Note-taking in lessons or lectures is common and plays an important role in learning, however the increasing adoption of educational technology in school classrooms has resulted in greater use of electronic devices to take lesson notes.
The authors were particularly interested in their conceptual understanding. In simple terms, facts are information that can be memorised, while concepts are more abstract and require more understanding. Thus, concepts are particularly important for learning.
Factual recall and understanding of a history and a biology lesson were assessed using multiple choice questions (MCQ). MCQ tests were carried out both immediately after each lesson and one week later.
They found that when children were tested straight after the lesson, there was no difference in conceptual understanding when they handwrote or typed notes. In contrast, after a week delay, children who handwrote their notes had a stronger conceptual understanding than those who typed their notes. This advantage for handwriting over typing is generally in line with studies in adults.
Handwriting is slower than typing, so learners need to shorten the notes by processing the information and organising it – this is likely to aid learning, according to Professor Edmonds. However, she added that it is not as simple as handwriting being good for learning and typing bad – some software allows electronic notetaking that is more flexible and allows drawings, mind maps and other features that are possible when handwriting.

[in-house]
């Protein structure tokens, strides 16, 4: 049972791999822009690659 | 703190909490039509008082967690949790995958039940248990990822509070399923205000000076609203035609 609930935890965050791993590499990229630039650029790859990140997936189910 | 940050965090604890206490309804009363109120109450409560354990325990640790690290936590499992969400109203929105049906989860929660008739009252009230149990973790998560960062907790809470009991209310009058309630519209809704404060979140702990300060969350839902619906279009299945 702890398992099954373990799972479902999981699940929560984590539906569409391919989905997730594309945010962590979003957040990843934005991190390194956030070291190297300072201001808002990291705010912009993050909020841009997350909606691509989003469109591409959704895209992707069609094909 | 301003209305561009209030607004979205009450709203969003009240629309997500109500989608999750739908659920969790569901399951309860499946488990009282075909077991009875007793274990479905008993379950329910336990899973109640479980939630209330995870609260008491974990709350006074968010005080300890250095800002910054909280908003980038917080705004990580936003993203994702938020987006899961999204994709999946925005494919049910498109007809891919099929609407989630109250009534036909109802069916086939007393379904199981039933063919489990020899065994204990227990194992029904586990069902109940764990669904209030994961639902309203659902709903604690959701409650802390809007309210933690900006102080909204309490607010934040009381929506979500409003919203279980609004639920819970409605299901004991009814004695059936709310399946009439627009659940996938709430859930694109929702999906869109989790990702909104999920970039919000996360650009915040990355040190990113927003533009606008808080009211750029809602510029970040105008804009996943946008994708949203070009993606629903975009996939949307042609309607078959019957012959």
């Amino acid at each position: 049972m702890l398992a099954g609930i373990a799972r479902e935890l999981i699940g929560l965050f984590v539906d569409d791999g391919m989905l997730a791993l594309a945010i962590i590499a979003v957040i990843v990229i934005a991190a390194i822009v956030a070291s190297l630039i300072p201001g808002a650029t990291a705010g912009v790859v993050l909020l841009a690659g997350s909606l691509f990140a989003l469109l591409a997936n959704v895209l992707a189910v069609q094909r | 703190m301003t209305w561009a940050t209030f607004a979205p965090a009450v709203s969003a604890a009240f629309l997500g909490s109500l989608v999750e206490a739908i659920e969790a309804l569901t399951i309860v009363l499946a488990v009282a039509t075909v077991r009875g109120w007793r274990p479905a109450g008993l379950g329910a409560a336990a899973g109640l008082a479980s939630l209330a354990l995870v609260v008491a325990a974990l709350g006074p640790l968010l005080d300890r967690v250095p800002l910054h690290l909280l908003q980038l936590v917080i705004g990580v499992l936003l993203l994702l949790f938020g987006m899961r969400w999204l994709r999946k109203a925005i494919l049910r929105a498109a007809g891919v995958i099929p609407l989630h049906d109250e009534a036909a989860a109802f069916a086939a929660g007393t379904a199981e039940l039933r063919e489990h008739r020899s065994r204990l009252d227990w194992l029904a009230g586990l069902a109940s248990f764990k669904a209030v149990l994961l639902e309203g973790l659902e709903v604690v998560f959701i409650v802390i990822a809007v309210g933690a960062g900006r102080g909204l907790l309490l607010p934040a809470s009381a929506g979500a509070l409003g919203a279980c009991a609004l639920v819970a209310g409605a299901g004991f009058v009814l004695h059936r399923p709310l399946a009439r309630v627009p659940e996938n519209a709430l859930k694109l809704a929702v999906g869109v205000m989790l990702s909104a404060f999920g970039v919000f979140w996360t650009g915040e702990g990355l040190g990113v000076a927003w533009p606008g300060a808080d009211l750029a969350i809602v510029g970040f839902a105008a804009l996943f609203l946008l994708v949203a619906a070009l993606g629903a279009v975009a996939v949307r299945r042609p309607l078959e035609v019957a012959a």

Professor Edmonds hailed her co-author’s work, “Simon [Horbury] graduated from our MSc psychology with a distinction. He developed the idea for this study during an assessment on our developmental psychology module in which students had to prepare a poster in a group on a topical research debate. It was a really impressive piece of work and I encouraged him to continue these ideas into his dissertation work.”
“The School of Psychology is fortunate to have such outstanding academics and students working together on ‘firsts’ in research in positive and dynamic ways, with the potential to shape educational experiences and attract global interest,” said Professor Aneta Tunariu, Dean of the School of Psychology at the University of East London.